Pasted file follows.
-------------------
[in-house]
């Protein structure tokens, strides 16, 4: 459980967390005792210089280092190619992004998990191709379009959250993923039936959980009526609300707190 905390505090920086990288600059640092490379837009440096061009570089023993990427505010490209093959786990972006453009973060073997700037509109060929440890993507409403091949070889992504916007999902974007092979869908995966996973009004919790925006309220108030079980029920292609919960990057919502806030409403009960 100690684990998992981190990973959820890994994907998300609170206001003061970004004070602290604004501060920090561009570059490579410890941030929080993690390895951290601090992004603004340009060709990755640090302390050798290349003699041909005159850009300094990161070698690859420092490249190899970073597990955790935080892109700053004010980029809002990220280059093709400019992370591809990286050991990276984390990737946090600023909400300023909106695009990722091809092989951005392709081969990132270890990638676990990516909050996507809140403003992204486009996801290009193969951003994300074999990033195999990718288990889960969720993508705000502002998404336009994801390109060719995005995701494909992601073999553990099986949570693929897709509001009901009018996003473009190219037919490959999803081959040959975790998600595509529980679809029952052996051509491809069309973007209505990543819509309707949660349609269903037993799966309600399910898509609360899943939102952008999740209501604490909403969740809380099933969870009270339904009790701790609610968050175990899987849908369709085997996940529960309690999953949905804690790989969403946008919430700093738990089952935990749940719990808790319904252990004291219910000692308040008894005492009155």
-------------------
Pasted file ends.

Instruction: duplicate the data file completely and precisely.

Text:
[in-house]
């Protein structure tokens, strides 16, 4: 459980967390005792210089280092190619992004998990191709379009959250993923039936959980009526609300707190 905390505090920086990288600059640092490379837009440096061009570089023993990427505010490209093959786990972006453009973060073997700037509109060929440890993507409403091949070889992504916007999902974007092979869908995966996973009004919790925006309220108030079980029920292609919960990057919502806030409403009960 100690684990998992981190990973959820890994994907998300609170206001003061970004004070602290604004501060920090561009570059490579410890941030929080993690390895951290601090992004603004340009060709990755640090302390050798290349003699041909005159850009300094990161070698690859420092490249190899970073597990955790935080892109700053004010980029809002990220280059093709400019992370591809990286050991990276984390990737946090600023909400300023909106695009990722091809092989951005392709081969990132270890990638676990990516909050996507809140403003992204486009996801290009193969951003994300074999990033195999990718288990889960969720993508705000502002998404336009994801390109060719995005995701494909992601073999553990099986949570693929897709509001009901009018996003473009190219037919490959999803081959040959975790998600595509529980679809029952052996051509491809069309973007209505990543819509309707949660349609269903037993799966309600399910898509609360899943939102952008999740209501604490909403969740809380099933969870009270339904009790701790609610968050175990899987849908369709085997996940529960309690999953949905804690790989969403946008919430700093738990089952935990749940719990808790319904252990004291219910000692308040008894005492009155």